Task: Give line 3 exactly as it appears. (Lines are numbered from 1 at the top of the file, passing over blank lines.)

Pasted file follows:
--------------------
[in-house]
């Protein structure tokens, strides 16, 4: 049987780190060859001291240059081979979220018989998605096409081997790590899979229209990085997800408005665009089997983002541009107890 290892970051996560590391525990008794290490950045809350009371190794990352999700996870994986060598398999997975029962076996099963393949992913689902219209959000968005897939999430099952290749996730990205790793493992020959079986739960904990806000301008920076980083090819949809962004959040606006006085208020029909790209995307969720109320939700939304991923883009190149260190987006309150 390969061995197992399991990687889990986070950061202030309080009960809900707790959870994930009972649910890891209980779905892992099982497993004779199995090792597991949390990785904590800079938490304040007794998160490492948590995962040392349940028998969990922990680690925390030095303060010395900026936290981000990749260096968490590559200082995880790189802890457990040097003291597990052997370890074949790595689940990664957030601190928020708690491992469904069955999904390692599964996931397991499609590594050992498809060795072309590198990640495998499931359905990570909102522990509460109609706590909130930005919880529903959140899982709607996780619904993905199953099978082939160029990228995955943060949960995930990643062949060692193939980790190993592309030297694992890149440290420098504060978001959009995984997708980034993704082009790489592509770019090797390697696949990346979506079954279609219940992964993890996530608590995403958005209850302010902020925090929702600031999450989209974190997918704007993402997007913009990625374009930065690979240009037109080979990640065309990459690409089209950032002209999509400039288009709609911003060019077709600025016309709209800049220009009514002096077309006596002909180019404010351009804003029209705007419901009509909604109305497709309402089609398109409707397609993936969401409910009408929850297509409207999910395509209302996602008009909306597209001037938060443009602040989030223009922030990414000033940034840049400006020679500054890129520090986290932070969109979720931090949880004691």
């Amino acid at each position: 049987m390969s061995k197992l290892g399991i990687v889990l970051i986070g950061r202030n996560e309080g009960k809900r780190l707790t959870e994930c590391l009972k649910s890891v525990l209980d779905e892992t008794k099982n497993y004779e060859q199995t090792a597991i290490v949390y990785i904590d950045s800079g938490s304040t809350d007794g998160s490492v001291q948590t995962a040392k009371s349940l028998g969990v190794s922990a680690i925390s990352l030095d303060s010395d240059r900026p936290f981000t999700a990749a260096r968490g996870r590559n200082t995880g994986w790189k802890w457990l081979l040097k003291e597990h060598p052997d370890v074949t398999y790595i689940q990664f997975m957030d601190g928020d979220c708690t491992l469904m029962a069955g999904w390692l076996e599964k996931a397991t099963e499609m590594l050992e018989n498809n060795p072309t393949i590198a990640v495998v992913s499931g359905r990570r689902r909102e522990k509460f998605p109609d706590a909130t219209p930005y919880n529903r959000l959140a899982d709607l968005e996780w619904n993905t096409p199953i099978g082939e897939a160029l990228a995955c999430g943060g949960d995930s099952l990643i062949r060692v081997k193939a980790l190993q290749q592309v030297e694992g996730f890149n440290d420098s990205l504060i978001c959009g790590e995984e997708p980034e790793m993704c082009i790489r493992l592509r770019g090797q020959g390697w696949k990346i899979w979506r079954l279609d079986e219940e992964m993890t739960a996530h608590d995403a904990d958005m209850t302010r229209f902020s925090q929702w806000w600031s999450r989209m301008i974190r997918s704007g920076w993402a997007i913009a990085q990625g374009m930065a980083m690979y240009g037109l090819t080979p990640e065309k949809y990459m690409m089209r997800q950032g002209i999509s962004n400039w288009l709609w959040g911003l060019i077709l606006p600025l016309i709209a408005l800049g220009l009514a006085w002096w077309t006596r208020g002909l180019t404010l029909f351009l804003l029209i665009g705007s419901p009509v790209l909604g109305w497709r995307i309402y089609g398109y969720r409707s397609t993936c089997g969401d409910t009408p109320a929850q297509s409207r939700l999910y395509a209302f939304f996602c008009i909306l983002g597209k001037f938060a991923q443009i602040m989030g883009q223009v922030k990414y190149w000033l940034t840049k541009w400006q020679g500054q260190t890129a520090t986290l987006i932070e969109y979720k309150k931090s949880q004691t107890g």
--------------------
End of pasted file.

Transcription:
């Amino acid at each position: 049987m390969s061995k197992l290892g399991i990687v889990l970051i986070g950061r202030n996560e309080g009960k809900r780190l707790t959870e994930c590391l009972k649910s890891v525990l209980d779905e892992t008794k099982n497993y004779e060859q199995t090792a597991i290490v949390y990785i904590d950045s800079g938490s304040t809350d007794g998160s490492v001291q948590t995962a040392k009371s349940l028998g969990v190794s922990a680690i925390s990352l030095d303060s010395d240059r900026p936290f981000t999700a990749a260096r968490g996870r590559n200082t995880g994986w790189k802890w457990l081979l040097k003291e597990h060598p052997d370890v074949t398999y790595i689940q990664f997975m957030d601190g928020d979220c708690t491992l469904m029962a069955g999904w390692l076996e599964k996931a397991t099963e499609m590594l050992e018989n498809n060795p072309t393949i590198a990640v495998v992913s499931g359905r990570r689902r909102e522990k509460f998605p109609d706590a909130t219209p930005y919880n529903r959000l959140a899982d709607l968005e996780w619904n993905t096409p199953i099978g082939e897939a160029l990228a995955c999430g943060g949960d995930s099952l990643i062949r060692v081997k193939a980790l190993q290749q592309v030297e694992g996730f890149n440290d420098s990205l504060i978001c959009g790590e995984e997708p980034e790793m993704c082009i790489r493992l592509r770019g090797q020959g390697w696949k990346i899979w979506r079954l279609d079986e219940e992964m993890t739960a996530h608590d995403a904990d958005m209850t302010r229209f902020s925090q929702w806000w600031s999450r989209m301008i974190r997918s704007g920076w993402a997007i913009a990085q990625g374009m930065a980083m690979y240009g037109l090819t080979p990640e065309k949809y990459m690409m089209r997800q950032g002209i999509s962004n400039w288009l709609w959040g911003l060019i077709l606006p600025l016309i709209a408005l800049g220009l009514a006085w002096w077309t006596r208020g002909l180019t404010l029909f351009l804003l029209i665009g705007s419901p009509v790209l909604g109305w497709r995307i309402y089609g398109y969720r409707s397609t993936c089997g969401d409910t009408p109320a929850q297509s409207r939700l999910y395509a209302f939304f996602c008009i909306l983002g597209k001037f938060a991923q443009i602040m989030g883009q223009v922030k990414y190149w000033l940034t840049k541009w400006q020679g500054q260190t890129a520090t986290l987006i932070e969109y979720k309150k931090s949880q004691t107890g």